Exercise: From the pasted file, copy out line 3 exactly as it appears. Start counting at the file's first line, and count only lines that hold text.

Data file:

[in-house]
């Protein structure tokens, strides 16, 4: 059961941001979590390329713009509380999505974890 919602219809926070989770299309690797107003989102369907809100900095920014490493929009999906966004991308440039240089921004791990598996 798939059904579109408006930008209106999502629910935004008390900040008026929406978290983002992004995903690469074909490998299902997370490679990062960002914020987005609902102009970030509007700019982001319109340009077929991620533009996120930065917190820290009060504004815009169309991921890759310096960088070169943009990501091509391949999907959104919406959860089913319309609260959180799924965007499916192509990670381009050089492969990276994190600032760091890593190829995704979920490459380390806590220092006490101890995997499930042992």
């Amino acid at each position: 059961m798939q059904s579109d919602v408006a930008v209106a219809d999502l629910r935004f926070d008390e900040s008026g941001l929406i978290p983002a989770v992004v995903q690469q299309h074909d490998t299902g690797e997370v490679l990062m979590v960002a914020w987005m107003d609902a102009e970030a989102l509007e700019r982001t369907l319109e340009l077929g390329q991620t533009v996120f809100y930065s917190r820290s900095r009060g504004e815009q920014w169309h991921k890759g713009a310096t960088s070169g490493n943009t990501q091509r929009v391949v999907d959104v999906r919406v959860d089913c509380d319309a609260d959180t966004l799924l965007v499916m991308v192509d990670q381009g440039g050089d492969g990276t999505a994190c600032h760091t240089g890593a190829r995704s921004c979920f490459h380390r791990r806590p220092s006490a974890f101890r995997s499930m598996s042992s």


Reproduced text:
């Amino acid at each position: 059961m798939q059904s579109d919602v408006a930008v209106a219809d999502l629910r935004f926070d008390e900040s008026g941001l929406i978290p983002a989770v992004v995903q690469q299309h074909d490998t299902g690797e997370v490679l990062m979590v960002a914020w987005m107003d609902a102009e970030a989102l509007e700019r982001t369907l319109e340009l077929g390329q991620t533009v996120f809100y930065s917190r820290s900095r009060g504004e815009q920014w169309h991921k890759g713009a310096t960088s070169g490493n943009t990501q091509r929009v391949v999907d959104v999906r919406v959860d089913c509380d319309a609260d959180t966004l799924l965007v499916m991308v192509d990670q381009g440039g050089d492969g990276t999505a994190c600032h760091t240089g890593a190829r995704s921004c979920f490459h380390r791990r806590p220092s006490a974890f101890r995997s499930m598996s042992s």